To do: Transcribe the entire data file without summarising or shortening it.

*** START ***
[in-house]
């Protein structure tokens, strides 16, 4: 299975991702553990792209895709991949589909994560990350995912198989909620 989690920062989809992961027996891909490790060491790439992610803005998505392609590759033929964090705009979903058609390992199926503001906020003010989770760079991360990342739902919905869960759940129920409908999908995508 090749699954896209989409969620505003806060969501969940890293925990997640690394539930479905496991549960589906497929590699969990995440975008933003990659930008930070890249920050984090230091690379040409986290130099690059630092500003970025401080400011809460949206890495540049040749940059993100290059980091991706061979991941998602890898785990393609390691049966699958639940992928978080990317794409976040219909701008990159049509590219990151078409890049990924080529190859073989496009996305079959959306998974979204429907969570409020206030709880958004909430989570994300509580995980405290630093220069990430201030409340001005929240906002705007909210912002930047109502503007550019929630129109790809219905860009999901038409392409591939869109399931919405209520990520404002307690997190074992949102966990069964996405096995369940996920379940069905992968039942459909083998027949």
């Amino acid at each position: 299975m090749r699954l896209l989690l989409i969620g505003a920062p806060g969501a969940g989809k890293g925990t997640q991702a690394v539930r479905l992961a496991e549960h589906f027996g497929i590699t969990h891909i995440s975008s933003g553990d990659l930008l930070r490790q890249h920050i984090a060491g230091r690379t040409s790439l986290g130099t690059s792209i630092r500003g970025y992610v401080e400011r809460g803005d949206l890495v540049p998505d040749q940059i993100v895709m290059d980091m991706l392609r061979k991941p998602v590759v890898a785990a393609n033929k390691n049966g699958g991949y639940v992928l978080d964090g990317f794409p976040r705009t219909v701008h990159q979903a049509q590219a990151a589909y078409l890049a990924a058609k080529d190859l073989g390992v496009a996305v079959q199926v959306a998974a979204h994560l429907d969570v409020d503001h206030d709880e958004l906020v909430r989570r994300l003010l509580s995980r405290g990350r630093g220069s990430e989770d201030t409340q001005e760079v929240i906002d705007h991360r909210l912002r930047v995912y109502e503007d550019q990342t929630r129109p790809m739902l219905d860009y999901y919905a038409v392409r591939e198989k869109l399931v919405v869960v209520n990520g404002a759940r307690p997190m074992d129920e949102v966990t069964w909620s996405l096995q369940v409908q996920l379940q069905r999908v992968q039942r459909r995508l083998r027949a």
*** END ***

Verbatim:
[in-house]
């Protein structure tokens, strides 16, 4: 299975991702553990792209895709991949589909994560990350995912198989909620 989690920062989809992961027996891909490790060491790439992610803005998505392609590759033929964090705009979903058609390992199926503001906020003010989770760079991360990342739902919905869960759940129920409908999908995508 090749699954896209989409969620505003806060969501969940890293925990997640690394539930479905496991549960589906497929590699969990995440975008933003990659930008930070890249920050984090230091690379040409986290130099690059630092500003970025401080400011809460949206890495540049040749940059993100290059980091991706061979991941998602890898785990393609390691049966699958639940992928978080990317794409976040219909701008990159049509590219990151078409890049990924080529190859073989496009996305079959959306998974979204429907969570409020206030709880958004909430989570994300509580995980405290630093220069990430201030409340001005929240906002705007909210912002930047109502503007550019929630129109790809219905860009999901038409392409591939869109399931919405209520990520404002307690997190074992949102966990069964996405096995369940996920379940069905992968039942459909083998027949």
């Amino acid at each position: 299975m090749r699954l896209l989690l989409i969620g505003a920062p806060g969501a969940g989809k890293g925990t997640q991702a690394v539930r479905l992961a496991e549960h589906f027996g497929i590699t969990h891909i995440s975008s933003g553990d990659l930008l930070r490790q890249h920050i984090a060491g230091r690379t040409s790439l986290g130099t690059s792209i630092r500003g970025y992610v401080e400011r809460g803005d949206l890495v540049p998505d040749q940059i993100v895709m290059d980091m991706l392609r061979k991941p998602v590759v890898a785990a393609n033929k390691n049966g699958g991949y639940v992928l978080d964090g990317f794409p976040r705009t219909v701008h990159q979903a049509q590219a990151a589909y078409l890049a990924a058609k080529d190859l073989g390992v496009a996305v079959q199926v959306a998974a979204h994560l429907d969570v409020d503001h206030d709880e958004l906020v909430r989570r994300l003010l509580s995980r405290g990350r630093g220069s990430e989770d201030t409340q001005e760079v929240i906002d705007h991360r909210l912002r930047v995912y109502e503007d550019q990342t929630r129109p790809m739902l219905d860009y999901y919905a038409v392409r591939e198989k869109l399931v919405v869960v209520n990520g404002a759940r307690p997190m074992d129920e949102v966990t069964w909620s996405l096995q369940v409908q996920l379940q069905r999908v992968q039942r459909r995508l083998r027949a």